Should you move or improve? That is the million dollar question.
When your family is growing, or you begin questioning whether or not those little quirks in your home are still charming, you may start to wonder whether you should move to a larger home or simply invest in renovating it.
Your home no longer fits your needs, and you can’t go on denying this fact any longer. Regardless of what these needs are, a decision needs to be made – one that is worth a ton of money.
Here is some sound advice to help you decide what route is best for you.
First of all, you need to make sure you’re even legally able to expand your home. Find out if the community you live in allows additions, and what the limits are on how large a house can be relative to the size of the land it sits on. If your home is already as big as it can legally be, an addition is essentially off the table.
Instead, you’ll need to work within the footprint you’ve already got, or you’ll have to relocate.
If you find out that you are legally able to expand your home, your next task is to determine whether or not such a decision is a good financial move.
Get yourself a cost estimate to find out what the price tag will be like to make the changes to your home that you have in mind. Once you’ve got that number, figure how much the addition would add to the value of your home. Then compare this new value with comparable prices of similar homes in your neighborhood. It may just be that you won’t get a decent return on your investment.
While having a larger home would certainly accommodate your needs, you don’t want to expand to the point where your home is basically the elephant on the block. You don’t want to have a home that’s twice the size of all the other homes on the street – the value simply won’t be there.
You need to strategically decide if your investment will still be worth that much a few years down the road. For instance, you don’t want to put $250,000 into your home when it won’t even be worth $200,000 in five years.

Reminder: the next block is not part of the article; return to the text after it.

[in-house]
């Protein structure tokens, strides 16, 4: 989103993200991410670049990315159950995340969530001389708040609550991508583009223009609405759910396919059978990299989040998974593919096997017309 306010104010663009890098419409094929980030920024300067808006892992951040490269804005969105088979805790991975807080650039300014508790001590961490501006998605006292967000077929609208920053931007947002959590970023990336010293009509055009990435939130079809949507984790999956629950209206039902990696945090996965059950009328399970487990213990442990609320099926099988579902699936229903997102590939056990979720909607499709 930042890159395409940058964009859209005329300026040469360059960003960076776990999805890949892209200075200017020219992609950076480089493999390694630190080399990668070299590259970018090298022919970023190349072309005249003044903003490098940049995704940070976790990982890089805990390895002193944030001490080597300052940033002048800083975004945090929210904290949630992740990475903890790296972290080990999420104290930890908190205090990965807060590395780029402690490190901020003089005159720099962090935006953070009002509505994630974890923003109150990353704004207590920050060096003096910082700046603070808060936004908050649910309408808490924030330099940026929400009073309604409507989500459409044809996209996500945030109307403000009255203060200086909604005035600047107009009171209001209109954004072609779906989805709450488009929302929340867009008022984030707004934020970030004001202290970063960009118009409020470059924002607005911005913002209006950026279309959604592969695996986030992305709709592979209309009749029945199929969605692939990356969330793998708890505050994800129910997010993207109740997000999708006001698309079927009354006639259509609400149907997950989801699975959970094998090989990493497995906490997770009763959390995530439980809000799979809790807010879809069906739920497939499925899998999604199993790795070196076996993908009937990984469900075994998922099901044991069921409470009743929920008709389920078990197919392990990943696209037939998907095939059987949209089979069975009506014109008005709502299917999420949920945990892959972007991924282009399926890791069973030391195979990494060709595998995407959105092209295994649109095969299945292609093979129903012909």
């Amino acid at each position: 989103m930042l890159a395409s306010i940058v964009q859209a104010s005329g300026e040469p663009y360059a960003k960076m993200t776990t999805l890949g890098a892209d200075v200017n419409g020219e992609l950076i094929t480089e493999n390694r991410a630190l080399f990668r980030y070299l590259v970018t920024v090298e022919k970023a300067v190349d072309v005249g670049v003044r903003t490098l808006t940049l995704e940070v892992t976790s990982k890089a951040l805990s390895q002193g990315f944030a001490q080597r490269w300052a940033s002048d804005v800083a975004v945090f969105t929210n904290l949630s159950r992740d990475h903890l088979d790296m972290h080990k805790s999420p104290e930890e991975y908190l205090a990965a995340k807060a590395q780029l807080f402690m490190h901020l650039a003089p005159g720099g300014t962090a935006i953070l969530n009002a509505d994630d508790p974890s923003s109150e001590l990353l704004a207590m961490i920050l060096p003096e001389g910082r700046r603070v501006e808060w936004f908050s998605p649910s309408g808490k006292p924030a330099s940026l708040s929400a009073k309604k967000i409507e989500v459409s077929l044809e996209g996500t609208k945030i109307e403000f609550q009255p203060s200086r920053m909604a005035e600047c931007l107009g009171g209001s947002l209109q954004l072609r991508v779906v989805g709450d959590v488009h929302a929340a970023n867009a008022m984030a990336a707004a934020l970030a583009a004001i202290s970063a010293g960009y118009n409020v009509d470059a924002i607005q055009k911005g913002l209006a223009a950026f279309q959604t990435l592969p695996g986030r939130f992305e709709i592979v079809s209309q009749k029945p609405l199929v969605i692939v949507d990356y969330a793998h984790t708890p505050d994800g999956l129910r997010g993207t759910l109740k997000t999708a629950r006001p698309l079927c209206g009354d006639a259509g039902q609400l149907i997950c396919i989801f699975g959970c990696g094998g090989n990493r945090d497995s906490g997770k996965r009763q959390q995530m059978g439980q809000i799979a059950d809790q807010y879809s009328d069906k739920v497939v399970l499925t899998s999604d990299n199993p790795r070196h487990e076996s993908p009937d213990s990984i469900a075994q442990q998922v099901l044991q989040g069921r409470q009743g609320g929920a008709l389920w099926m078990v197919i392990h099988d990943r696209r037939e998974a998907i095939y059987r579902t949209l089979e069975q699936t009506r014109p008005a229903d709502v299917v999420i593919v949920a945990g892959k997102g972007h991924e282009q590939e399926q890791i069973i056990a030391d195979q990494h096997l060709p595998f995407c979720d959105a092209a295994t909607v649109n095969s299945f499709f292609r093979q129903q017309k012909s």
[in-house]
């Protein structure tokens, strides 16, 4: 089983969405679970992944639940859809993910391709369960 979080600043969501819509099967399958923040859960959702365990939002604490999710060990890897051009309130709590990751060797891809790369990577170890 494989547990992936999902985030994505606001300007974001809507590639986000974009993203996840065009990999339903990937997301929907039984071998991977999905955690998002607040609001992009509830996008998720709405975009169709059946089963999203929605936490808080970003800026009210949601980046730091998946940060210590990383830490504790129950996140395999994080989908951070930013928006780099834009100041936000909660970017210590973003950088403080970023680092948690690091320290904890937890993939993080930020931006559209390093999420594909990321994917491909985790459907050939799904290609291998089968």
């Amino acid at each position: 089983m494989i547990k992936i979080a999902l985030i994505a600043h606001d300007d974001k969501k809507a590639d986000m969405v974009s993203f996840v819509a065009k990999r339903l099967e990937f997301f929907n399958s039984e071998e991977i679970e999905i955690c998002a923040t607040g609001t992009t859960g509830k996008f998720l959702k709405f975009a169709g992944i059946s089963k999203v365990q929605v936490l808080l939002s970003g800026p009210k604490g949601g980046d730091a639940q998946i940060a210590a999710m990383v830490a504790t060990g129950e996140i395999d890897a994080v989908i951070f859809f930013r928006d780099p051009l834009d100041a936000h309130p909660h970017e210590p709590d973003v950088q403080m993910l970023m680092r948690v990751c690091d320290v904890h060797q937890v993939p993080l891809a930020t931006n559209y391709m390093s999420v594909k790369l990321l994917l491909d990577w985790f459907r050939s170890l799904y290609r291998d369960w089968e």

Neighborhoods can only support so much cost for a specific home. If home buyers have $400,000 to spend on a house, they’ll most likely look to an area that is made up predominantly of other $400,000 homes, instead of $250,000 homes.
Just make sure that you are bringing your home up to – or only slightly above – the standards in your area. If that’s the case, renovating just might be a great idea from a financial point of view. But if your home is already the biggest, nicest home on the block, expanding it even more probably won’t result in any payback on resale.
Whatever remodeling job you decide to pour your money into, make sure it will add value to your property. This can help offset the expense of the job you plan on taking on. Speak with a seasoned real estate agent who is experienced in buying and selling in your particular neighborhood. He or she will be able to give you pointers about what upgrades hold the most value in the are, and which ones don’t.
For instance, if most of the houses in the area are 3-bedroom homes, and yours only has 2, it would probably make sense to add that extra bedroom to bump up the value of your property. On the other hand, if the majority of the homes on the block are ranch-style bungalows, and you decide to add a second to your home, you might not be able to recoup that investment money come sale time. It simply depends on what buyers in your specific neighborhood hold value to.
Some renovation jobs bring back a sizable return on every dollar spent, while others don’t. Do the math on your particular renovation job to determine if the return on investment is a healthy one.
This is a matter of land value versus structure value. It’s the land that appreciates the most – the house not so much.
There are a ton of things you can do to your home to improve or upgrade it. But there are certain things that cannot be changed – namely, the location. Analyze the size of your land, the schools in the area, the greenery, and other factors – these are things that can’t be altered. If you can’t live with these factors, then moving probably makes the most sense.
Not being a fan of your neighborhood isn’t the only thing that might prompt you to start house hunting, either. Maybe your home was built decades ago when lead paint and asbestos were the norm in home construction. These are things you definitely don’t want to touch, especially when renovating.
And while moving might not necessarily be easier than renovating, it’s definitely a lot faster. It’s simply a matter of what would make the most financial sense for you, what would ultimately cause the least amount of stress, and what would provide you with exactly what you’re looking for.
A house, while still an investment, is really all about lifestyle first and foremost. The decision to move versus renovate is comes down to this: will your existing home – after renovated – make you and your family happy? If not, and you can afford something different, then moving might be the right decision.
Just make sure this decision is not made without the help of professionals, like a contractor, financial advisor, and real estate agent.